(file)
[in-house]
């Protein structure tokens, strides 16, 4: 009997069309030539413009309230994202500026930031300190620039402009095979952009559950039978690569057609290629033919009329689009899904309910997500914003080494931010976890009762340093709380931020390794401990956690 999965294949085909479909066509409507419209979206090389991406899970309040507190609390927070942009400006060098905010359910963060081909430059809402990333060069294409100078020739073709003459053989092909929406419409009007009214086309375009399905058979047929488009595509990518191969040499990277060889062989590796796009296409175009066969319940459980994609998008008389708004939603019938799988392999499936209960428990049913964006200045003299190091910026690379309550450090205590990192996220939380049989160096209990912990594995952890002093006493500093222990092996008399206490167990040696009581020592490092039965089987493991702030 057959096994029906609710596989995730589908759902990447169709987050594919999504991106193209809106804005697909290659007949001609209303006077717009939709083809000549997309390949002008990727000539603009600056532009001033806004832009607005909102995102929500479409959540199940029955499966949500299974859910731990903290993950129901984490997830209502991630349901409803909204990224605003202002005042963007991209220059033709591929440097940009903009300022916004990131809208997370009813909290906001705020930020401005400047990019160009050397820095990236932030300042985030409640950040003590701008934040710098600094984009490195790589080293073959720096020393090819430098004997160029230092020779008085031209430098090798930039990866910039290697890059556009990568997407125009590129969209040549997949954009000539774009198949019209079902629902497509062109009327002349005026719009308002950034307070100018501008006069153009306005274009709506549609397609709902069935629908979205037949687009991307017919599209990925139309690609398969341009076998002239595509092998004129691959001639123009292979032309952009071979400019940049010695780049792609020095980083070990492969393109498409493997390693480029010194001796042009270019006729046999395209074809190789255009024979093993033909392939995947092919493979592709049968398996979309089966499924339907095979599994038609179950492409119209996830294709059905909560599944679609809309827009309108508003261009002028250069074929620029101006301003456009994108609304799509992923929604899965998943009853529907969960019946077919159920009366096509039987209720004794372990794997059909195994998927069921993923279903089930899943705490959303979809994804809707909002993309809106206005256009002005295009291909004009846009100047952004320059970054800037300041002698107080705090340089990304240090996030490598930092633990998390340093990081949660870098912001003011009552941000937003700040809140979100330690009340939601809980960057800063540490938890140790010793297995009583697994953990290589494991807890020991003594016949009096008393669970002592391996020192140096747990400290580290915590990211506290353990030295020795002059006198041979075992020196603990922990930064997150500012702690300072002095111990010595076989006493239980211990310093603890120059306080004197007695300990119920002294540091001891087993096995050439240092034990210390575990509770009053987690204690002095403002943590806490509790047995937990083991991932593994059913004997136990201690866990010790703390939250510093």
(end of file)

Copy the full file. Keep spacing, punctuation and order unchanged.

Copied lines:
[in-house]
């Protein structure tokens, strides 16, 4: 009997069309030539413009309230994202500026930031300190620039402009095979952009559950039978690569057609290629033919009329689009899904309910997500914003080494931010976890009762340093709380931020390794401990956690 999965294949085909479909066509409507419209979206090389991406899970309040507190609390927070942009400006060098905010359910963060081909430059809402990333060069294409100078020739073709003459053989092909929406419409009007009214086309375009399905058979047929488009595509990518191969040499990277060889062989590796796009296409175009066969319940459980994609998008008389708004939603019938799988392999499936209960428990049913964006200045003299190091910026690379309550450090205590990192996220939380049989160096209990912990594995952890002093006493500093222990092996008399206490167990040696009581020592490092039965089987493991702030 057959096994029906609710596989995730589908759902990447169709987050594919999504991106193209809106804005697909290659007949001609209303006077717009939709083809000549997309390949002008990727000539603009600056532009001033806004832009607005909102995102929500479409959540199940029955499966949500299974859910731990903290993950129901984490997830209502991630349901409803909204990224605003202002005042963007991209220059033709591929440097940009903009300022916004990131809208997370009813909290906001705020930020401005400047990019160009050397820095990236932030300042985030409640950040003590701008934040710098600094984009490195790589080293073959720096020393090819430098004997160029230092020779008085031209430098090798930039990866910039290697890059556009990568997407125009590129969209040549997949954009000539774009198949019209079902629902497509062109009327002349005026719009308002950034307070100018501008006069153009306005274009709506549609397609709902069935629908979205037949687009991307017919599209990925139309690609398969341009076998002239595509092998004129691959001639123009292979032309952009071979400019940049010695780049792609020095980083070990492969393109498409493997390693480029010194001796042009270019006729046999395209074809190789255009024979093993033909392939995947092919493979592709049968398996979309089966499924339907095979599994038609179950492409119209996830294709059905909560599944679609809309827009309108508003261009002028250069074929620029101006301003456009994108609304799509992923929604899965998943009853529907969960019946077919159920009366096509039987209720004794372990794997059909195994998927069921993923279903089930899943705490959303979809994804809707909002993309809106206005256009002005295009291909004009846009100047952004320059970054800037300041002698107080705090340089990304240090996030490598930092633990998390340093990081949660870098912001003011009552941000937003700040809140979100330690009340939601809980960057800063540490938890140790010793297995009583697994953990290589494991807890020991003594016949009096008393669970002592391996020192140096747990400290580290915590990211506290353990030295020795002059006198041979075992020196603990922990930064997150500012702690300072002095111990010595076989006493239980211990310093603890120059306080004197007695300990119920002294540091001891087993096995050439240092034990210390575990509770009053987690204690002095403002943590806490509790047995937990083991991932593994059913004997136990201690866990010790703390939250510093």